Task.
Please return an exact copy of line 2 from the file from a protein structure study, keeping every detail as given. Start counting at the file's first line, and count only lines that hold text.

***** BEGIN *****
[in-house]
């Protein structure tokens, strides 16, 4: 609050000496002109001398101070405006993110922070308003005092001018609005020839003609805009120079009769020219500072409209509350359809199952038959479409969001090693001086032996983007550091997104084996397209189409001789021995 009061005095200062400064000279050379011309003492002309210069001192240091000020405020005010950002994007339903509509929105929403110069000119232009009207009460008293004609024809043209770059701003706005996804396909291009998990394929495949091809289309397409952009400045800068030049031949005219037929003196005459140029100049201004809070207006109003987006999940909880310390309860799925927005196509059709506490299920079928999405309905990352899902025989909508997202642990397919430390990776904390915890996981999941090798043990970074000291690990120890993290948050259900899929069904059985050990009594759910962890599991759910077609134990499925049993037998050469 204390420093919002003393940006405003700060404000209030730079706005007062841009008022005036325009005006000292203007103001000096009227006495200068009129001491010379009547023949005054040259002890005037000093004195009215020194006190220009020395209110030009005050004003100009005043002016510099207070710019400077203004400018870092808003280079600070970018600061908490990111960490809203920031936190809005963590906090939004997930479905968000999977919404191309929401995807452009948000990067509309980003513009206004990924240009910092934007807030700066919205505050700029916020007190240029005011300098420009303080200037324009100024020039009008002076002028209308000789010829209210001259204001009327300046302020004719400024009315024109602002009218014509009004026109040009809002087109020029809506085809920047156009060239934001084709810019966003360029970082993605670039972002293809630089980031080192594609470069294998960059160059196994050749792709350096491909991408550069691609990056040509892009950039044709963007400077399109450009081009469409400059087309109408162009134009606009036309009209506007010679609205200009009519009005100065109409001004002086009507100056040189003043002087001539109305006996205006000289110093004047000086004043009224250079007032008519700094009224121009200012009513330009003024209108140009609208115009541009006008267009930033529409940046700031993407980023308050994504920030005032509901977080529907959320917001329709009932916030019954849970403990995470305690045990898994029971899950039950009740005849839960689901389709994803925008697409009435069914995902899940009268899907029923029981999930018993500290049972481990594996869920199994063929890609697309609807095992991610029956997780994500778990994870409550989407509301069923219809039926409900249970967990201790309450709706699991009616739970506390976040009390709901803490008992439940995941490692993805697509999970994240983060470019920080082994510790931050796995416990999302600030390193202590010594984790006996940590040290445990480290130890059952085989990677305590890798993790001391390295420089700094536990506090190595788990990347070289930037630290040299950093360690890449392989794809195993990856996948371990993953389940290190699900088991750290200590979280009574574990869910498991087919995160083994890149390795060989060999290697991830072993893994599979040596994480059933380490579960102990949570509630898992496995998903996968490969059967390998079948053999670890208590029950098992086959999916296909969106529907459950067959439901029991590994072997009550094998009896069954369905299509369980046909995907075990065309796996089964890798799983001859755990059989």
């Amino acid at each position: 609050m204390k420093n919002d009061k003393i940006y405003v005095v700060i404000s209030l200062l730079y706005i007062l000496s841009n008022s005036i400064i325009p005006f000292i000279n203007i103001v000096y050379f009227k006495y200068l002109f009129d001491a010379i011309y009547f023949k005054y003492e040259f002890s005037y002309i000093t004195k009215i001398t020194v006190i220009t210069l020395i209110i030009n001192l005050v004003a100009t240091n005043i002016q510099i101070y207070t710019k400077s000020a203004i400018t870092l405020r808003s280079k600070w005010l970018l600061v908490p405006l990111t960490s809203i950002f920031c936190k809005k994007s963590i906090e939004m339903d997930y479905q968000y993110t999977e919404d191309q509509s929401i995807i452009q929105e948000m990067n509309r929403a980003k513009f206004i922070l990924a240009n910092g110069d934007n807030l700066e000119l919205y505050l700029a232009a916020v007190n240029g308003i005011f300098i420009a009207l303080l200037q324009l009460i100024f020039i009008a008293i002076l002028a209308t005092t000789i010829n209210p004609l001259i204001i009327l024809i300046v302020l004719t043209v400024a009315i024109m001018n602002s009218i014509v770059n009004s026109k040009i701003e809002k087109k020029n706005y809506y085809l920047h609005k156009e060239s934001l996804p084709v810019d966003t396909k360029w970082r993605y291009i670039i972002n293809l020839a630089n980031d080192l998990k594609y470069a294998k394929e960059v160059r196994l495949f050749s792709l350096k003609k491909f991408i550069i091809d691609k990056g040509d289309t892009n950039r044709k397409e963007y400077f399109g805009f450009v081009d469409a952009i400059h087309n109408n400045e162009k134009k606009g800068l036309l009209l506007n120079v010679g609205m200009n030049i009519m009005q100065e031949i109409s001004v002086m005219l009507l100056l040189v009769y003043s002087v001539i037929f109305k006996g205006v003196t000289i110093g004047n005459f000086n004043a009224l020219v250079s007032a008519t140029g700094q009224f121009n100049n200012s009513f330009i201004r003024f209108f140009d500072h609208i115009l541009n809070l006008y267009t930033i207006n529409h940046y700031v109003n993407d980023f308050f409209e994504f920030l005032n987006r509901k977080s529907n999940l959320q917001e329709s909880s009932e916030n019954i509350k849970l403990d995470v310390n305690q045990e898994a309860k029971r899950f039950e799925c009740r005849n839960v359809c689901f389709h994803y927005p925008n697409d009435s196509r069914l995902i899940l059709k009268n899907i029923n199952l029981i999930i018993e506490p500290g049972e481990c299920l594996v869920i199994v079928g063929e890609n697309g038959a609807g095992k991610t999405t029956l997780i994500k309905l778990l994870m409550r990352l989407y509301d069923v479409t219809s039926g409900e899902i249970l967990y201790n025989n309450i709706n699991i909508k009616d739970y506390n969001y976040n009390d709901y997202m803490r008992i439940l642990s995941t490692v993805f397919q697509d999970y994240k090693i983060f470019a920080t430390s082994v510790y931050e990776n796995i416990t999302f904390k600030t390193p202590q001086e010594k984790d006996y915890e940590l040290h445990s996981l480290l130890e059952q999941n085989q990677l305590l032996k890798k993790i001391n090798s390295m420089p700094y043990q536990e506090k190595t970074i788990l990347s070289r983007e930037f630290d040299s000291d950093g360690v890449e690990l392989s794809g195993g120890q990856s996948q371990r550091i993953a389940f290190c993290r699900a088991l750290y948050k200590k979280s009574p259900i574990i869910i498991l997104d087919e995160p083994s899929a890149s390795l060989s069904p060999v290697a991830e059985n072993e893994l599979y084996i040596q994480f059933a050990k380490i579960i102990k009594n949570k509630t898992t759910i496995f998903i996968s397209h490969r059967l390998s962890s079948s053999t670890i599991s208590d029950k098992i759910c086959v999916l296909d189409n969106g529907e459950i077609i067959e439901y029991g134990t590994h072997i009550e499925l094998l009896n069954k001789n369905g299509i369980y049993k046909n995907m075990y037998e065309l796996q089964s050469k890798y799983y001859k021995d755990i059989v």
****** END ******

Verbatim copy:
């Protein structure tokens, strides 16, 4: 609050000496002109001398101070405006993110922070308003005092001018609005020839003609805009120079009769020219500072409209509350359809199952038959479409969001090693001086032996983007550091997104084996397209189409001789021995 009061005095200062400064000279050379011309003492002309210069001192240091000020405020005010950002994007339903509509929105929403110069000119232009009207009460008293004609024809043209770059701003706005996804396909291009998990394929495949091809289309397409952009400045800068030049031949005219037929003196005459140029100049201004809070207006109003987006999940909880310390309860799925927005196509059709506490299920079928999405309905990352899902025989909508997202642990397919430390990776904390915890996981999941090798043990970074000291690990120890993290948050259900899929069904059985050990009594759910962890599991759910077609134990499925049993037998050469 204390420093919002003393940006405003700060404000209030730079706005007062841009008022005036325009005006000292203007103001000096009227006495200068009129001491010379009547023949005054040259002890005037000093004195009215020194006190220009020395209110030009005050004003100009005043002016510099207070710019400077203004400018870092808003280079600070970018600061908490990111960490809203920031936190809005963590906090939004997930479905968000999977919404191309929401995807452009948000990067509309980003513009206004990924240009910092934007807030700066919205505050700029916020007190240029005011300098420009303080200037324009100024020039009008002076002028209308000789010829209210001259204001009327300046302020004719400024009315024109602002009218014509009004026109040009809002087109020029809506085809920047156009060239934001084709810019966003360029970082993605670039972002293809630089980031080192594609470069294998960059160059196994050749792709350096491909991408550069691609990056040509892009950039044709963007400077399109450009081009469409400059087309109408162009134009606009036309009209506007010679609205200009009519009005100065109409001004002086009507100056040189003043002087001539109305006996205006000289110093004047000086004043009224250079007032008519700094009224121009200012009513330009003024209108140009609208115009541009006008267009930033529409940046700031993407980023308050994504920030005032509901977080529907959320917001329709009932916030019954849970403990995470305690045990898994029971899950039950009740005849839960689901389709994803925008697409009435069914995902899940009268899907029923029981999930018993500290049972481990594996869920199994063929890609697309609807095992991610029956997780994500778990994870409550989407509301069923219809039926409900249970967990201790309450709706699991009616739970506390976040009390709901803490008992439940995941490692993805697509999970994240983060470019920080082994510790931050796995416990999302600030390193202590010594984790006996940590040290445990480290130890059952085989990677305590890798993790001391390295420089700094536990506090190595788990990347070289930037630290040299950093360690890449392989794809195993990856996948371990993953389940290190699900088991750290200590979280009574574990869910498991087919995160083994890149390795060989060999290697991830072993893994599979040596994480059933380490579960102990949570509630898992496995998903996968490969059967390998079948053999670890208590029950098992086959999916296909969106529907459950067959439901029991590994072997009550094998009896069954369905299509369980046909995907075990065309796996089964890798799983001859755990059989």